The University of Virginia (UVA) Cancer Center’s mission is to reduce the burden of cancer for the patients of today through skilled, integrated, and compassionate care, and to eliminate the threat of cancer for the patients of tomorrow through research and education in an environment that promotes diversity and equity.
The UVA Cancer Center was founded in 1984 and received its NCI designation in 1987.
Research at UVA Cancer Center
The UVA Cancer Center draws more than 165 members from 25 departments in the Schools of Medicine, Nursing, and Engineering, along with the College of Arts and Sciences. The scientific activities are organized into four research programs: Cancer Biology, Molecular Genetics and Epigenetics, Cancer Therapeutics, and Cancer Control and Population Health.
The UVA Cancer Center has long been recognized as a premier institution in basic cancer research, with substantial contributions to the understanding of cancer cell and molecular biology. In particular, the center has contributed to the discovery of cancer-causing genes, tumor antigens, epigenetic regulation, and groundbreaking work in "drugging” the “undruggable” cancer targets.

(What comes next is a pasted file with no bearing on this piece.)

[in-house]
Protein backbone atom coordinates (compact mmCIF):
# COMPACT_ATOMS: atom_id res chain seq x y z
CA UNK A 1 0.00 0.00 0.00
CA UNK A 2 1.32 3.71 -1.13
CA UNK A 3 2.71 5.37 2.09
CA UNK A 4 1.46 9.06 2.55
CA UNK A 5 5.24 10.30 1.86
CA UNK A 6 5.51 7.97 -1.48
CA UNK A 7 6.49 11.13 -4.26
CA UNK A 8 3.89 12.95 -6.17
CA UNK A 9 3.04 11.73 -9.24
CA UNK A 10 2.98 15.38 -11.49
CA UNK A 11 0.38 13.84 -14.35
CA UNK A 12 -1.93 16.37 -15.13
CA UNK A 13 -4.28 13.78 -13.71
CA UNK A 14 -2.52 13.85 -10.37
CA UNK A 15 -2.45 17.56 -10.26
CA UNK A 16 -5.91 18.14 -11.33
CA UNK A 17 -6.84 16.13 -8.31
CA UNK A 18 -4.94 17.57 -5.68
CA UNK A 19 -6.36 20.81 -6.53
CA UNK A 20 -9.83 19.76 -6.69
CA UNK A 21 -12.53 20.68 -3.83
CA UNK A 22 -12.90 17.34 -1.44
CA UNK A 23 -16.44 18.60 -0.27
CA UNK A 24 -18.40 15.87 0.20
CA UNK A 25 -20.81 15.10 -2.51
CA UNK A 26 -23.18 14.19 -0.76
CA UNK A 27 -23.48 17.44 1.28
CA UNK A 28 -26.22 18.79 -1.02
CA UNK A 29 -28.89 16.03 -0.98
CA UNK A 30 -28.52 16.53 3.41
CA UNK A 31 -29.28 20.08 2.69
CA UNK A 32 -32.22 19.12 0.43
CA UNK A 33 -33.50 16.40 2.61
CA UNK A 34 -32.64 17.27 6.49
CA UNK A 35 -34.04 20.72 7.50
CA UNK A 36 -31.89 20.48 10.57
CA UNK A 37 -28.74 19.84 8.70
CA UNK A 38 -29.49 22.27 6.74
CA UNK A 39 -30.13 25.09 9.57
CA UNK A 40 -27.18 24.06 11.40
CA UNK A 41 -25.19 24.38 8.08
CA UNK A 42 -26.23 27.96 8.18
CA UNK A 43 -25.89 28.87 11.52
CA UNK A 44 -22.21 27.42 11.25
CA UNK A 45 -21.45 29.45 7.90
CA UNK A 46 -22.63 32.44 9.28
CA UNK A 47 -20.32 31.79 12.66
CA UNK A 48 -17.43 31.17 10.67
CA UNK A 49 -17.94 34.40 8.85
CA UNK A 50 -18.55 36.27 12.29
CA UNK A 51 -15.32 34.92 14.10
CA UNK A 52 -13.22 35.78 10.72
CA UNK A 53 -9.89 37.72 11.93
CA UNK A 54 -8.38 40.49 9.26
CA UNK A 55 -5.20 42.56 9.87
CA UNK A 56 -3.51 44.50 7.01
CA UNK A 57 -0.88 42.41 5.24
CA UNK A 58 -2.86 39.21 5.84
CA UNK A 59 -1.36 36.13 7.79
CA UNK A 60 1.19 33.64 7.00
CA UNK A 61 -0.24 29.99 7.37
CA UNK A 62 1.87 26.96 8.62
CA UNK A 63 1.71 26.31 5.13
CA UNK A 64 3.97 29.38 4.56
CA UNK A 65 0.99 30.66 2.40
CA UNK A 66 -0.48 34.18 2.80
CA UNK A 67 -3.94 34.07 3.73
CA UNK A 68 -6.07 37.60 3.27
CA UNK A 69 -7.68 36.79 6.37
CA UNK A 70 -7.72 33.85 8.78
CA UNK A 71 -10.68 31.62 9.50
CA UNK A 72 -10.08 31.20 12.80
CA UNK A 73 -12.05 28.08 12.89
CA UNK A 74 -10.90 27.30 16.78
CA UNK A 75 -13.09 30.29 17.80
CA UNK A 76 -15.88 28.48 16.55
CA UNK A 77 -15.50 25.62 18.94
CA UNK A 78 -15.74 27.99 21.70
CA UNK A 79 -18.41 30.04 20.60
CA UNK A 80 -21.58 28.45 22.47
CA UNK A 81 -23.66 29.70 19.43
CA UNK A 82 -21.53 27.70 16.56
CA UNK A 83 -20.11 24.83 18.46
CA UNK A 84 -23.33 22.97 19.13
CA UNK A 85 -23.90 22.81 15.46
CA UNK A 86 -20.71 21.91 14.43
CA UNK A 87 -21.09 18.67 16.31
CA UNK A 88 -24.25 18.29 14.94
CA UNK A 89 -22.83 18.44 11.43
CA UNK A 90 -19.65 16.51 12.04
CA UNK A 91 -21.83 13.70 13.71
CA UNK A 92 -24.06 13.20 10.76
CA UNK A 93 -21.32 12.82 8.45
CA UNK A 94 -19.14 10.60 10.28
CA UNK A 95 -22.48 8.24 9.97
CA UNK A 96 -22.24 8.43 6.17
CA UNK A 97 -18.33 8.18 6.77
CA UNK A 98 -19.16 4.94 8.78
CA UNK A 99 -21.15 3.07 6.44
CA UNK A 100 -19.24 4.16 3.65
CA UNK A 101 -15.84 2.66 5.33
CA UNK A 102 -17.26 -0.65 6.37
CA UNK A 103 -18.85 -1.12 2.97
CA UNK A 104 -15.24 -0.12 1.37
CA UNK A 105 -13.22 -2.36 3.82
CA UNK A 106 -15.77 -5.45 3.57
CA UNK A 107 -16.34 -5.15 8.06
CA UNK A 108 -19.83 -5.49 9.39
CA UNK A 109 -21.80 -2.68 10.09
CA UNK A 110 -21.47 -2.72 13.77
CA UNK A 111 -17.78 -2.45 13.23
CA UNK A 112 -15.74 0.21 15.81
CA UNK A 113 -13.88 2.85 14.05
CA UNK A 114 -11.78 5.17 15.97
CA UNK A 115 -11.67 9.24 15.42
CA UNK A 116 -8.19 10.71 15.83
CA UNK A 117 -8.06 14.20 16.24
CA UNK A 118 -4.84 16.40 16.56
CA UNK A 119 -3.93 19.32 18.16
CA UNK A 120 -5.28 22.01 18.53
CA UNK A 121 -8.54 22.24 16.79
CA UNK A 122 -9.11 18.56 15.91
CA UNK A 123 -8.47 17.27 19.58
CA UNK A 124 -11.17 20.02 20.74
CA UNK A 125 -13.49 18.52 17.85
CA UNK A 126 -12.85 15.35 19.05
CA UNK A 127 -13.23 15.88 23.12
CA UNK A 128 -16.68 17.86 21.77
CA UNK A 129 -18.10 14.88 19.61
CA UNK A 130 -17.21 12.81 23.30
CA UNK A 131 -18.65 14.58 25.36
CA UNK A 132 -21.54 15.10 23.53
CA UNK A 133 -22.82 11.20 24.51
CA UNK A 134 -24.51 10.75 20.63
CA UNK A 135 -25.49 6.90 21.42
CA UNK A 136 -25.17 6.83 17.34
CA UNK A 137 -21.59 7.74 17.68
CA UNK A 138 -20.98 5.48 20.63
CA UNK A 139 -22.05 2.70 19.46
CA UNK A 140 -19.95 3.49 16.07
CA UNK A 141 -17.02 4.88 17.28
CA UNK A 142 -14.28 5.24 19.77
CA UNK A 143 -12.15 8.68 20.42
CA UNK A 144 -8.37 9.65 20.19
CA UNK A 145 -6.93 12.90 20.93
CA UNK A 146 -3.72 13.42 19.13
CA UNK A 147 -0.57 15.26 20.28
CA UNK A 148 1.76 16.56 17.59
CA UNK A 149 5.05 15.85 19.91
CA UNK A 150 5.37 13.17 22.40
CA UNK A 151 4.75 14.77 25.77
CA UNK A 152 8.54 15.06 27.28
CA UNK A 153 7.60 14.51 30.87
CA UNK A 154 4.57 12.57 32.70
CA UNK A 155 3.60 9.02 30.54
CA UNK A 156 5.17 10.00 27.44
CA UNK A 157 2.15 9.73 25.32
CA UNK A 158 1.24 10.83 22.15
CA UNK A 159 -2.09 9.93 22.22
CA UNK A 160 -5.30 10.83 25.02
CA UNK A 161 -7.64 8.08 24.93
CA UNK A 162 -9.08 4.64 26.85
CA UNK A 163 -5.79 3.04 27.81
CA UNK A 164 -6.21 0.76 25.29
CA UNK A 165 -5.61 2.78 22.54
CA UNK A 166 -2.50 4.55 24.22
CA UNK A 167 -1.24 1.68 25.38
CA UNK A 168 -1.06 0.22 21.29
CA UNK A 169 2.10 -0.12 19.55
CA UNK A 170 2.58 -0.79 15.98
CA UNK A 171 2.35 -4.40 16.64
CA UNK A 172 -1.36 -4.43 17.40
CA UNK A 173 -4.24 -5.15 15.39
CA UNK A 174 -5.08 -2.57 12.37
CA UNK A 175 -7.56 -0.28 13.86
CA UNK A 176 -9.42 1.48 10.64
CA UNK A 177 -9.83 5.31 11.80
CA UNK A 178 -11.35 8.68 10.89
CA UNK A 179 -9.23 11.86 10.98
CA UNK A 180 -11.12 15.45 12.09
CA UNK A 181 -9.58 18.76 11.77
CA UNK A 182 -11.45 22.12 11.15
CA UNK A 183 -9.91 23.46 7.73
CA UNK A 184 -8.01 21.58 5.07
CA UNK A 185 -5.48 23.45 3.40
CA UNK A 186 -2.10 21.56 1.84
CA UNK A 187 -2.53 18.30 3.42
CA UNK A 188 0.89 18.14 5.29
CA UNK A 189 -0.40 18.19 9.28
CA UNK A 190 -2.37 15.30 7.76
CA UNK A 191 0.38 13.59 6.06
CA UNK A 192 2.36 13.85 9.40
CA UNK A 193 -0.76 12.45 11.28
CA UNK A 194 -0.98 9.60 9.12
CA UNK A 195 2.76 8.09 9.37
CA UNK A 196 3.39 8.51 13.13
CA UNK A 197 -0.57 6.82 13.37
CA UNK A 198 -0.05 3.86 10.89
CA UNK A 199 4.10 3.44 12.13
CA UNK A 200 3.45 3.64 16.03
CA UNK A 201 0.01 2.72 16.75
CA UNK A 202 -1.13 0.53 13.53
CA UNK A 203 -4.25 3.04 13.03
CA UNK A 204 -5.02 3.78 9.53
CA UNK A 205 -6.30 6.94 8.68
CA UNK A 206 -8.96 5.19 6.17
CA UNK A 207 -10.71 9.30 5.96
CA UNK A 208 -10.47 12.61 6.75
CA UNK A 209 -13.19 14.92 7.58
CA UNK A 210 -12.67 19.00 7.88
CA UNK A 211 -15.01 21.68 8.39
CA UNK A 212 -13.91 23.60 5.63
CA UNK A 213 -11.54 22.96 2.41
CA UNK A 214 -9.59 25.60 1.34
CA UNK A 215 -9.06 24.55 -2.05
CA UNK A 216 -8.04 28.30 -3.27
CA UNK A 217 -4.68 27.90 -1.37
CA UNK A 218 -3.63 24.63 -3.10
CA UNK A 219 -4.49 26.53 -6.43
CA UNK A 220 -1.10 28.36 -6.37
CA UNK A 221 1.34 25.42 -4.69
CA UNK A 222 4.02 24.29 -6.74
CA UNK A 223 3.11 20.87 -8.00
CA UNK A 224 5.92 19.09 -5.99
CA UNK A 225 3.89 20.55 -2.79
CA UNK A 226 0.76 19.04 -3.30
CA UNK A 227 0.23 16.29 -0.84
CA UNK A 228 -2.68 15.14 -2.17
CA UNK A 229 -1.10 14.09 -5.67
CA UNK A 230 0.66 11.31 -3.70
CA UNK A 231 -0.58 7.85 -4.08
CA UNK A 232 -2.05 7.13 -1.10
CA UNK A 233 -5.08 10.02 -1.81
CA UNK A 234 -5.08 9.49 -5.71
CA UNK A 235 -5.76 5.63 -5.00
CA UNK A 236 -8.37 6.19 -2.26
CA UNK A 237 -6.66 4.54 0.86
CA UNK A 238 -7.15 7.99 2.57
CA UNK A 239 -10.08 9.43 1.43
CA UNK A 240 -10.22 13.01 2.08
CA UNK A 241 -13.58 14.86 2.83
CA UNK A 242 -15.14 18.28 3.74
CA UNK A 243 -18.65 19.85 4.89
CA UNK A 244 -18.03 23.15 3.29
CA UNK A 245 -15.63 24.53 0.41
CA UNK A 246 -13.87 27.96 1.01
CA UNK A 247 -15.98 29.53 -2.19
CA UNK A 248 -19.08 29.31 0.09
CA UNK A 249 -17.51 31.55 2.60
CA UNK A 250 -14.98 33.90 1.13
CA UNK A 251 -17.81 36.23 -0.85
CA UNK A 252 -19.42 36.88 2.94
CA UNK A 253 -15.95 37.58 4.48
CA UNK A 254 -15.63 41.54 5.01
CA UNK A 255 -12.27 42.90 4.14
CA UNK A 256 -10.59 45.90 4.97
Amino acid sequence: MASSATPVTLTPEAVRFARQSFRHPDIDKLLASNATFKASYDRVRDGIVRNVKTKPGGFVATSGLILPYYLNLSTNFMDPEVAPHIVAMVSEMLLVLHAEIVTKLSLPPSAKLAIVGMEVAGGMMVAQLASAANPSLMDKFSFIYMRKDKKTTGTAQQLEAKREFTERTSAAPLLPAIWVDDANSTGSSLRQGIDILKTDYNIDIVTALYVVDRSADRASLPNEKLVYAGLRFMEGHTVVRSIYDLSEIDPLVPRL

More recently, UVA Cancer Center has been growing in strength in translational, clinical, and population-based research. Currently we have more than 100 clinical trials open to accrual and significant research funding for cervical cancer prevention, obesity prevention, and smoking cessation.
Select Scientific Initiatives at UVA Cancer Center
Researchers at UVA Cancer Center are leaders in:
- cancer nanomedicine, with two therapeutic agents in clinical trials and a multi-institutional P01 from NCI
- immunotherapy, with long-term experience in cancer vaccines and more recent advances in CAR T-cell and bispecific-antibody therapy
- translational research in T-cell leukemias and lymphomas, and make up the Global T-cell Lymphoma Consortium for clinical research
* This profile was provided by University of Virginia Cancer Center.